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Borrowers’ balance sheets beware

February 2, 2017 Article 1 min read
FASB guidance on leases will affect every sector of the economy. But for lending institutions, it will require even greater foresight, as your borrowers’ financial statements will look different. Are you ready to modify covenants that affect your clients?

The Financial Accounting Standards Board’s (FASB) new guidance has far-reaching implications for how leases are reflected in the financial statements of entities in nearly every sector of the economy. The new guidance affects the accounting for both lessees and lessors in a leasing transaction. Leases are one of the most popular forms of asset financing, in no small part due to the ability to keep lease obligations off the balance sheet.

The most significant change is the requirement for lessees to report lease obligations on their balance sheet, with few exceptions. The new standard brings fewer changes for lessors, and lease accounting will continue to be largely consistent with existing U.S. GAAP. The table on the next page summarizes the major changes arising from the new guidance.

The most significant change is the requirement for lessees to report lease obligations on their balance sheet, with few exceptions.

From a lending perspective, financial institutions should be aware of how the new standard will impact borrowers’ balance sheets and key ratios, which may trigger the need to amend loan covenants or policy requirements. Many leased assets and lease liabilities that were previously not recorded will be brought onto the balance sheet, decreasing return on assets, debt-to-income ratio, and other key metrics used to determine and monitor a borrower’s financial strength.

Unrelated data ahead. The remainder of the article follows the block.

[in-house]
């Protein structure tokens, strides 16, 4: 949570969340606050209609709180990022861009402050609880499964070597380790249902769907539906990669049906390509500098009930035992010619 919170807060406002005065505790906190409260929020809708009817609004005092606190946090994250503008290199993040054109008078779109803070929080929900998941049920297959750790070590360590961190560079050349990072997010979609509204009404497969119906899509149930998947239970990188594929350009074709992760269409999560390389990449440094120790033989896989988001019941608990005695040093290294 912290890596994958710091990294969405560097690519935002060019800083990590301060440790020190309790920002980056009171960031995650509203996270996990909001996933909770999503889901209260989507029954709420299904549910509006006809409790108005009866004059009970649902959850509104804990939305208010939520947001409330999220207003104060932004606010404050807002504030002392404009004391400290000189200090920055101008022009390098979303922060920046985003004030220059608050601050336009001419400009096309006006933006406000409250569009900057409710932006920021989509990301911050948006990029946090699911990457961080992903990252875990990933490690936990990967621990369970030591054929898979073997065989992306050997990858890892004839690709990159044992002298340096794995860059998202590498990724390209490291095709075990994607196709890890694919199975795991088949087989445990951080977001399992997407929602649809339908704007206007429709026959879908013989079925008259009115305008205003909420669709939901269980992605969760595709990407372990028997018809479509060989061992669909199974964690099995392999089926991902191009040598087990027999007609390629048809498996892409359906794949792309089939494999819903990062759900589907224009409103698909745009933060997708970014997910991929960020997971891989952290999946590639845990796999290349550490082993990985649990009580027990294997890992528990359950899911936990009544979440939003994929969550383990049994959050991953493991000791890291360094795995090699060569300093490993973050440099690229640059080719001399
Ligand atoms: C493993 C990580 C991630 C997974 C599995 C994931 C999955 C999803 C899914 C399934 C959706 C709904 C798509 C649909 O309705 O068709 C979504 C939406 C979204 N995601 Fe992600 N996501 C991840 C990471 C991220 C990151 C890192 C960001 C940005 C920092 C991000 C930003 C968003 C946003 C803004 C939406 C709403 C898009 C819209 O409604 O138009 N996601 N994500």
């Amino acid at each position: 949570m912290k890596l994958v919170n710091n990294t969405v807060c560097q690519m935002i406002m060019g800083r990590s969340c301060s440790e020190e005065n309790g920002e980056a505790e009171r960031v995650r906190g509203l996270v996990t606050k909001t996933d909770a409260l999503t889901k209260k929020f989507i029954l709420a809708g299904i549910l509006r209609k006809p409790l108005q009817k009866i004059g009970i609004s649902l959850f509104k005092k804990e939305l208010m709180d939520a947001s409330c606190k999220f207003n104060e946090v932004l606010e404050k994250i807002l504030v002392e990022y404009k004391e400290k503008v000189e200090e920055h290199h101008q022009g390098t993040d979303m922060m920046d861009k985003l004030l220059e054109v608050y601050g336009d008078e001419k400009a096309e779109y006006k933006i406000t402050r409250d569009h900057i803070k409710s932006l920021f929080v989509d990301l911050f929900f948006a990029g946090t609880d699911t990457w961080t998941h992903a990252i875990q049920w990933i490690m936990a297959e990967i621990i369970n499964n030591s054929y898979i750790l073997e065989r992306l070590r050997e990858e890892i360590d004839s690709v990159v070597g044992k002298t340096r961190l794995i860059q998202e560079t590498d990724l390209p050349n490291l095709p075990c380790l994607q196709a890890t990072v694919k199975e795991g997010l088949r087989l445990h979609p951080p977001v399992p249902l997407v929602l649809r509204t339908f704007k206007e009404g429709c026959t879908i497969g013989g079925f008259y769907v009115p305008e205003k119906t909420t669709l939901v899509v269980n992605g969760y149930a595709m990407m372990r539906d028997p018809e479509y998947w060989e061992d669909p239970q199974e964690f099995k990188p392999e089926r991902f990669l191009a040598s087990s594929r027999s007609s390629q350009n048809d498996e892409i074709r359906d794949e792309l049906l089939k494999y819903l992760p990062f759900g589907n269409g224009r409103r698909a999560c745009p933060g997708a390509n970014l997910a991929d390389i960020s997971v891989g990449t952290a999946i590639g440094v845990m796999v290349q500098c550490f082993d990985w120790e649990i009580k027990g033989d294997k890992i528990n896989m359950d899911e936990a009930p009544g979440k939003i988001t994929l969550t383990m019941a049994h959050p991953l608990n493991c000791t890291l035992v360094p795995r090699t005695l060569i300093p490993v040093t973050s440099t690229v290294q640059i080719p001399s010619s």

Effective date and transition 

  • Public business entities: Periods beginning after Dec. 15, 2018 (2019 for calendar-year entities)
  • Private companies and other entities: Periods beginning after Dec. 15, 2019 (2020 for calendar-year entities)

The standard requires a modified retrospective application approach, which will shorten the time frame for implementation. For companies initially applying the new guidance in the first quarter of 2019, a retrospective application would be required for the comparative quarter in 2018. With two to three years until implementation, it may seem early to begin planning for the transition. However, as the standard requires a retrospective application, all leases existing at the reporting date must be assessed for proper treatment under the new standard.

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